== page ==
Friday, August 14, 2015

Why You Should Stop Doing Burpees

Like most people, I used to think a burpee was something you did after chugging a litre of fizzy drink (now known as SSB - sugar sweetened beverage). Now, also like most people - at least those with a passing interest in fitness - I know it is actually an exercise in which you squat, put your hands to the ground and jump your body into a plank, perform a push-up, and then perform a squat jump which takes you back to the start again, except, for most people, it isn't. Which is why, unless you have great form, you should stop doing burpees, or, at the very least do burpees slowly with perfect form.

Touted as a full body exercise, most of us, with our broken first world bodies that have spent too much time sitting in chairs and too little squatting, doing a perfect form burpee is difficult at a slow pace, and, at a fast pace, with fatigue rapidly settling in, impossible. 

For many people - and I count myself among the many - the trouble begins early with poor squat form. Either the dreaded butt wink as you try to get into a deep enough squat to get your hands to the ground with your spine neutral, or, what is seen more commonly, the back bend squat where instead of hinging at the hip and knee and maintaining a neutral spine, the exerciser simply rounds the back to get the hands to the ground because they lack flexibility, core strength and the ability to properly initiate a squat.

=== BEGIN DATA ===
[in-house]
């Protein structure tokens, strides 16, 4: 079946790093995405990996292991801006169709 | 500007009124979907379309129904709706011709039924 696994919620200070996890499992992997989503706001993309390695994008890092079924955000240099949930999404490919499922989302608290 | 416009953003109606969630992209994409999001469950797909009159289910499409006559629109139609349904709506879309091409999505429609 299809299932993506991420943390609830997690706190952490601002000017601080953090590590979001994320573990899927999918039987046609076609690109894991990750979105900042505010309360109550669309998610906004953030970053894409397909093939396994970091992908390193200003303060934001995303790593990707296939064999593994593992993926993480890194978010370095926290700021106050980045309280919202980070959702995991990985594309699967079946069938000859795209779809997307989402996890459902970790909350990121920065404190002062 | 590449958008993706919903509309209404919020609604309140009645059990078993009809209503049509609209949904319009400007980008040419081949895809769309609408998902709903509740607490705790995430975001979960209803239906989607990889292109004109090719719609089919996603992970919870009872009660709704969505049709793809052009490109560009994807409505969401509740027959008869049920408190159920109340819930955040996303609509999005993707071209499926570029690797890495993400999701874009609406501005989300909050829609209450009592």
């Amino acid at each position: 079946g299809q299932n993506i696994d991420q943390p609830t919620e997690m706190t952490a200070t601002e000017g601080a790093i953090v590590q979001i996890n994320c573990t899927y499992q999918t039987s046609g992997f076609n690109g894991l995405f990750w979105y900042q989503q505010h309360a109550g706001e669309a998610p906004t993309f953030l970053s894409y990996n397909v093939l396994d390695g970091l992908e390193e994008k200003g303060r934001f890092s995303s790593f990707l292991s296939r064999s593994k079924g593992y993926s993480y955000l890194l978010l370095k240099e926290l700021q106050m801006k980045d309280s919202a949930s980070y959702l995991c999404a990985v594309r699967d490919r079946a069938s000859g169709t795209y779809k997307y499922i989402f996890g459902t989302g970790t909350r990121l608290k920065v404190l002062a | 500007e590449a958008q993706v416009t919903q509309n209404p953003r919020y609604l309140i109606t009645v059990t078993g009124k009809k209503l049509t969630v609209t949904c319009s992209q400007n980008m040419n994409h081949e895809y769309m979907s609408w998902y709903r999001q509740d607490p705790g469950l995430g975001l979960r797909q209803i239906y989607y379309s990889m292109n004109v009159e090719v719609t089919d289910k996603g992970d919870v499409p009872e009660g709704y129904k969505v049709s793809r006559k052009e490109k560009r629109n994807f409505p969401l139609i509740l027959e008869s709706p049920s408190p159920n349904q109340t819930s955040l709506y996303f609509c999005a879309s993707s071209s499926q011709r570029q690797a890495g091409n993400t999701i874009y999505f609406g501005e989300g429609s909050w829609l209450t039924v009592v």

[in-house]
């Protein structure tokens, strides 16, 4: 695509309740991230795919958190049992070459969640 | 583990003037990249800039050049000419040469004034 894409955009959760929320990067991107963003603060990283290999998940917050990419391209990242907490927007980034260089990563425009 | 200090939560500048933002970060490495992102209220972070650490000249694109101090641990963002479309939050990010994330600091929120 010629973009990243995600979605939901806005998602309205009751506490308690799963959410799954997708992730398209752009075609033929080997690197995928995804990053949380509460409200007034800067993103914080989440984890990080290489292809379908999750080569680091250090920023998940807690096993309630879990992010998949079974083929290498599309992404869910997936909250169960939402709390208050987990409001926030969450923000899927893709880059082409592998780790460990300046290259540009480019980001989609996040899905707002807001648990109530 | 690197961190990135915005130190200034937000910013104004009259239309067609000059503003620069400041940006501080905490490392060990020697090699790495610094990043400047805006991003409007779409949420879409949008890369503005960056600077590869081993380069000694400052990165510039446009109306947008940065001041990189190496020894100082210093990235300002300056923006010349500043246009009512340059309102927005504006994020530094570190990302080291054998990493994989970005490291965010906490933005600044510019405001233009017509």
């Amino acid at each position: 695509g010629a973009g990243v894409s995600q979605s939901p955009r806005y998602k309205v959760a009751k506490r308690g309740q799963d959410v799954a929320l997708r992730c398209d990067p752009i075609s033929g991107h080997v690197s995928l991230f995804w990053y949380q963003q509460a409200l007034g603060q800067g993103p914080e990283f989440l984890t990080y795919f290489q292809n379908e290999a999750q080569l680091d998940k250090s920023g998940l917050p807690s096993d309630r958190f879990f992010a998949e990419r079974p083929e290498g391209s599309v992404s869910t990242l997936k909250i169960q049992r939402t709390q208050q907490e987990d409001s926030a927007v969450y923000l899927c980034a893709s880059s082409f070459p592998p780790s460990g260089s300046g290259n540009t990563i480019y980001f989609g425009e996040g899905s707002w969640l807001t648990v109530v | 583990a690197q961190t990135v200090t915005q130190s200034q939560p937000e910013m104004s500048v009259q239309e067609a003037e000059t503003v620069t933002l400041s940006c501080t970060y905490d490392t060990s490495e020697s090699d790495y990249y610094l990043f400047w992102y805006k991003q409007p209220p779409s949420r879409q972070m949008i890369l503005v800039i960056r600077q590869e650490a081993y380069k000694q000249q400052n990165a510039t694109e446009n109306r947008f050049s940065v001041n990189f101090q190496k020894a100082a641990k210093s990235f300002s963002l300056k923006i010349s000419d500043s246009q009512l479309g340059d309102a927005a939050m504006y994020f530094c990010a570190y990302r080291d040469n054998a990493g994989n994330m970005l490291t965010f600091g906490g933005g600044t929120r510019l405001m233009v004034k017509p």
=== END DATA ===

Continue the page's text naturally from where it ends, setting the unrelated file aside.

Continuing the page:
Back when I had looser hamstrings

The plank, must be the simplest, yet most poorly performed exercise out there simply because most people don't have anything approximating the core strength to actually maintain tension in the torso. Again, two variations present themselves, either the downward dog plank or the upward dog plank. Neither is a plank. Next comes the push-up, which is either a flutter in the top quarter range of motion, or the full blown collapse, whereby the lower torso collapses to the ground, rapidly followed by the upper torso - as if there is an extra hip joint in the spine - the "push-up" reverses the collapse. And, finally, the jump which virtually never starts from a nice deep squat. 

All in all, it's pretty ugly, and unless your aim is to ingrain poor movement patterns you should probably just stop and work the individual components of a burpee until you can actually do a perfect form burpee. Only then should you try pumping them out like Rich Froning.

No comments:

Post a Comment